The Surgery Figures 71 and

The laparotomy enables the surgeon to view the abdominal cavity in order to see where the perforation has occurred in the bowel. The CT should indicate the site of the perforation and the site for resection. The presence of faecal contamination can preclude anastomosis of the bowel and surgery can be a Hartmann's operation that includes an end-stoma in the form of a colostomy. This type of surgery is intended to be a two-stage procedure, because the colostomy, at a future date, will need to be reversed and the bowel anastomosed. The severity of the condition will frequently determine the type of surgery (Krukowski, 1998). In 2001, a study in Spain of the efficacy of surgical management of acute complications in diverticular disease concluded that resection and intraoperative colonic lavage and primary anastomosis provided an alternative procedure for achieving a one-stage resection (Biondo et al., 2001).

Recent studies in Edinburgh have shown that emergency primary anastomosis in left-sided disease can be performed with a low morbidity and mortality in selected patients, even in the presence of a free perforation with diffuse peritonitis (Zorcolo et al., 2003).

An emergency operation will frequently mean that the patient will have neither counselling from the colorectal nurse specialist about the outcome of the surgery nor the possibility of formation or siting of the colostomy. This

Stoma Hartmann
Figure 7.2 Colostomy: surgical reconstruction. (Courtesy of Dansac Ltd.)

lack of input can lead to postoperative problems in accepting the formation of a colostomy or an inappropriately sited stoma.

The lack of the preoperative counselling aspect can be overcome by the specialist nurse, but in a few cases a more formal counselling route may be necessary, such as a clinical psychologist. In the preoperative scenario a patient can ask questions, look at available literature or even meet a patient with a stoma. But preoperatively, if the patient is very unwell, all of this is irrelevant, because he or she will often say 'Do whatever you want'. It has been proved that a patient who is fully informed of impending stoma surgery will have improved postoperative recovery (White, 1997).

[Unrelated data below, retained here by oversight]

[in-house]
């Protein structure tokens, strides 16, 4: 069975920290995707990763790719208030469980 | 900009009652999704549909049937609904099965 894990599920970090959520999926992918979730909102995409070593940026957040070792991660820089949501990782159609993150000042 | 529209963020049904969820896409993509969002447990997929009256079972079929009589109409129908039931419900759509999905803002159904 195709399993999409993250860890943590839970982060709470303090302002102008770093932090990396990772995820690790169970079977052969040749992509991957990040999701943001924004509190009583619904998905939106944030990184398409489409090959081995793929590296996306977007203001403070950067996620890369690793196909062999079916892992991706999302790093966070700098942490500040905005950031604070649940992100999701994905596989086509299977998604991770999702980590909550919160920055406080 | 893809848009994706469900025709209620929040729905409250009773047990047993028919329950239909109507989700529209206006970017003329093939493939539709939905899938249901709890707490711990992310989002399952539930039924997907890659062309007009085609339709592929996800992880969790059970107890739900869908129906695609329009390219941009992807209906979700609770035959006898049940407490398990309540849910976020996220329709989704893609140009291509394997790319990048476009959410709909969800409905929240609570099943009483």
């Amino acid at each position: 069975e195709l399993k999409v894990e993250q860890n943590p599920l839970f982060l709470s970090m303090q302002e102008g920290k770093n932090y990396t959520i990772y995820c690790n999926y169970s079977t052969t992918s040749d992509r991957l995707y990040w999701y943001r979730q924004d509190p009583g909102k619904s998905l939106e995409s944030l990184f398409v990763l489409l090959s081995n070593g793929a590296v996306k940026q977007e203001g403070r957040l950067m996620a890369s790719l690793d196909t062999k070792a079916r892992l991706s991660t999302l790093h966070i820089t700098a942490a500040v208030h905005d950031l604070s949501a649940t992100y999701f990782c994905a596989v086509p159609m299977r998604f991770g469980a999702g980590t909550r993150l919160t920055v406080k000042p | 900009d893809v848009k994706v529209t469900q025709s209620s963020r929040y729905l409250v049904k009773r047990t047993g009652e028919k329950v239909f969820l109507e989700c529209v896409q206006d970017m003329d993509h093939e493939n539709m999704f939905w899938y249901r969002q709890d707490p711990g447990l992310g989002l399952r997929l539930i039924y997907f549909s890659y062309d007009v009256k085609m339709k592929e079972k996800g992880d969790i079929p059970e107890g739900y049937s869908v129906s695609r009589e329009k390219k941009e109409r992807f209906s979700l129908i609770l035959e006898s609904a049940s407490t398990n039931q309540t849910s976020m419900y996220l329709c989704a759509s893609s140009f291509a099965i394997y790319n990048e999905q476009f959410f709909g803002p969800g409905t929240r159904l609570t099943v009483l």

A stoma that has not been appropriately sited preoperatively can lead to problems in the actual management of the stoma (Black, 1994). The stoma, if sited on the operating table, gives a false idea of an ideal position. The table is hard, so creases and folds lie flat, and an assumption of where a patient's waist lies is all supposition by the surgeon. A stoma sited on the operating table is less likely to be in an ideal position and this alone can affect patient acceptance and the ability to cope with a stoma. A stoma that is planned is usually sited by the stoma care nurse specialist and gives the patient a chance to have input into the actual site. There is, however, a necessity to site the stoma within certain parameters (Readding, 2003) (see Chapter 8).

The patient with diverticulitis undergoing surgery is nursed on the colorectal ward and will remain in hospital between 5 and 14 days, depending on the type of surgery and hospital policy. Generally, patients will experience an uneventful postoperative recovery. There are a few patients who will have complications from their surgery, including:

• hospital acquired infection

• wound infection

• paralytic ileus

• bowels not working

• multisystem organ failure.

These complications will be treated in the normal way by the multidisciplinary team. The case history of Jane in Chapter 6 explains how one such complication was dealt with. Most patients will be discharged home with a definite diagnosis of diverticular disease and will not experience any further problems. They will have a routine 6-week follow-up appointment in the outpatient department and then be discharged.

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Managing Diverticular Disease

Managing Diverticular Disease

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